It hints that Pakistan’s nuclear arsenal remains a concern, despite Obama administration assertions that it’s unconcerned about the possibility of nuclear weapons falling into al-Qaida or Taliban hands.

“The presence of nuclear weapons in the region also lends to its distinct status, highlighting the importance of working with regional partners to prevent extremists, including core al-Qaida, from acquiring such weapons or materials,” it says.

Cordesman, who backs the U.S. presence in Afghanistan, said a report so lacking in detail could fuel war skepticism. “There is a risk here that is borne out in public opinion polls. We are not making a case for war,” he said. “The message far too often is ‘Trust me.’“

Senior U.S. officials disputed that they were putting a rosy gloss on the war effort.

“This has been a very, very hard-nosed review,” Secretary of State Hillary Clinton said.

The White House is eager to demonstrate progress in Afghanistan. Obama pledged a year ago to begin withdrawing U.S. troops in July 2011, a date that he and his aides appear determined to meet with at least token withdrawals.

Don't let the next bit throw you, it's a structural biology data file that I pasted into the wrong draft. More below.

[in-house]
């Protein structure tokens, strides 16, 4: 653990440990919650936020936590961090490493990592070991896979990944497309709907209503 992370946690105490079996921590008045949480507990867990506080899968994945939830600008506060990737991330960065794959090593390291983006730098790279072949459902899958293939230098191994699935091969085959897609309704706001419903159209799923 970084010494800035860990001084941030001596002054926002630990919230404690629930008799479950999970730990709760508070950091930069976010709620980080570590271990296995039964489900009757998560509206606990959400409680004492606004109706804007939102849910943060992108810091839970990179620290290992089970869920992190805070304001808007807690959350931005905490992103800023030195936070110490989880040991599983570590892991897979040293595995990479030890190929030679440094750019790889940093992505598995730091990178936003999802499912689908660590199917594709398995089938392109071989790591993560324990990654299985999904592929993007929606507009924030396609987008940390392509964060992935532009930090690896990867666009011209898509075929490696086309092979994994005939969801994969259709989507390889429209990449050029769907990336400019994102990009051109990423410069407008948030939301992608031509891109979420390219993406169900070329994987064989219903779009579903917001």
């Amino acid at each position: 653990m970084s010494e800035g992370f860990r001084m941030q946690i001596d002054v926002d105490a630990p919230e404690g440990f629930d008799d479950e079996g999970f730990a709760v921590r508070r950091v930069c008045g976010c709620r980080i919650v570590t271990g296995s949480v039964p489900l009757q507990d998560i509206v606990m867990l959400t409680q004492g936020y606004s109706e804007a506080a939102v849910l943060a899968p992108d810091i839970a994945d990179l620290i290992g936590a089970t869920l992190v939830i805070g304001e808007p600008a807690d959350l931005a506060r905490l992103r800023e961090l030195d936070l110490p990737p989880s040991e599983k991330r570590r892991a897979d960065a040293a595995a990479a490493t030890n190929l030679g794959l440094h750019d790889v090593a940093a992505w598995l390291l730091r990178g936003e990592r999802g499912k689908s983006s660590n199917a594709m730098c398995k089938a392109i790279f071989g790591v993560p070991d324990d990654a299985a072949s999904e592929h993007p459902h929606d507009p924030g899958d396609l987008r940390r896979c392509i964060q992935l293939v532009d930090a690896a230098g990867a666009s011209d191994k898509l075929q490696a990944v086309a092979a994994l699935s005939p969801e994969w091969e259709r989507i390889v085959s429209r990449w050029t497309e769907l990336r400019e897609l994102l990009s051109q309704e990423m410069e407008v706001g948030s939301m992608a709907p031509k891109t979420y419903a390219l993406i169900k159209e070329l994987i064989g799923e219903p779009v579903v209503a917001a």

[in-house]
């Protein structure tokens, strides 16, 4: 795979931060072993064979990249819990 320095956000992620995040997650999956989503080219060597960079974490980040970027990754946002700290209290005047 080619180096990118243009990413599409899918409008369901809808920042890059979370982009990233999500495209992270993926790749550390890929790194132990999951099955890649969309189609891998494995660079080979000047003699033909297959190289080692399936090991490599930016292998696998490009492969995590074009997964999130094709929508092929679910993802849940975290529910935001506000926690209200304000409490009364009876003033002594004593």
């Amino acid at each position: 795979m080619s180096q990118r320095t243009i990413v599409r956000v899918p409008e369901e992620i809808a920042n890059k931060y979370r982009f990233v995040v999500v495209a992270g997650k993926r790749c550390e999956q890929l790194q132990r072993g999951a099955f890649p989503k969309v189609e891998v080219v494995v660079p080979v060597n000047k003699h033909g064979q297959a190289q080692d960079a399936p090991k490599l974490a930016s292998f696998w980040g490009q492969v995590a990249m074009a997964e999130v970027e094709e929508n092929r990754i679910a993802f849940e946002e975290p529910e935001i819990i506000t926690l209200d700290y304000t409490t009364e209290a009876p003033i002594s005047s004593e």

But Thursday’s assessment sheds no light on the size or pace of troop withdrawals. U.S. military commanders are expected to argue for the maximum number of troops and time to complete the mission when the administration’s internal debate is rejoined in the spring.

Gates said the U.S. goal was to have Afghan security forces take control 18 to 24 months after American-led troops arrived. In the Marjah area of Helmand province, where U.S. troops encountered unexpected difficulties after an offensive that began in February, “six months from now, we think we’re going to be in a pretty good place,” he said.

that gauge, U.S. troops who just arrived in parts of the district of Kandahar in September and October might not be withdrawn until late 2012.

The assessment, the importance of which the White House has downplayed steadily in recent weeks, was the third Afghanistan-Pakistan policy review of Obama’s presidency. The president ordered one shortly after he took office; the second led to his decision a year ago to “surge” more troops and U.S. civilians to Afghanistan.

Yet another assessment is likely in the weeks before the July 2011 milestone.

One of the report’s signal findings is that U.S.-led forces, partnered with Afghan troops, have made gains in pushing the Taliban out of strongholds in Helmand and Kandahar provinces. But the insurgents have responded by increasing attacks in other parts of the country, notably in the north and west.

Nongovernmental aid groups report that broad swaths of the Afghan countryside are more insecure than ever.

The International Committee of the Red Cross reported Wednesday that threats to Afghan civilians are growing from a proliferation of armed groups, many of them criminal in nature.

“While the review concluded that progress is being made against al-Qaida, security for the vast majority of Afghans is rapidly deteriorating,” said Paul O’Brien, vice president of policy and campaigns for the aid group Oxfam.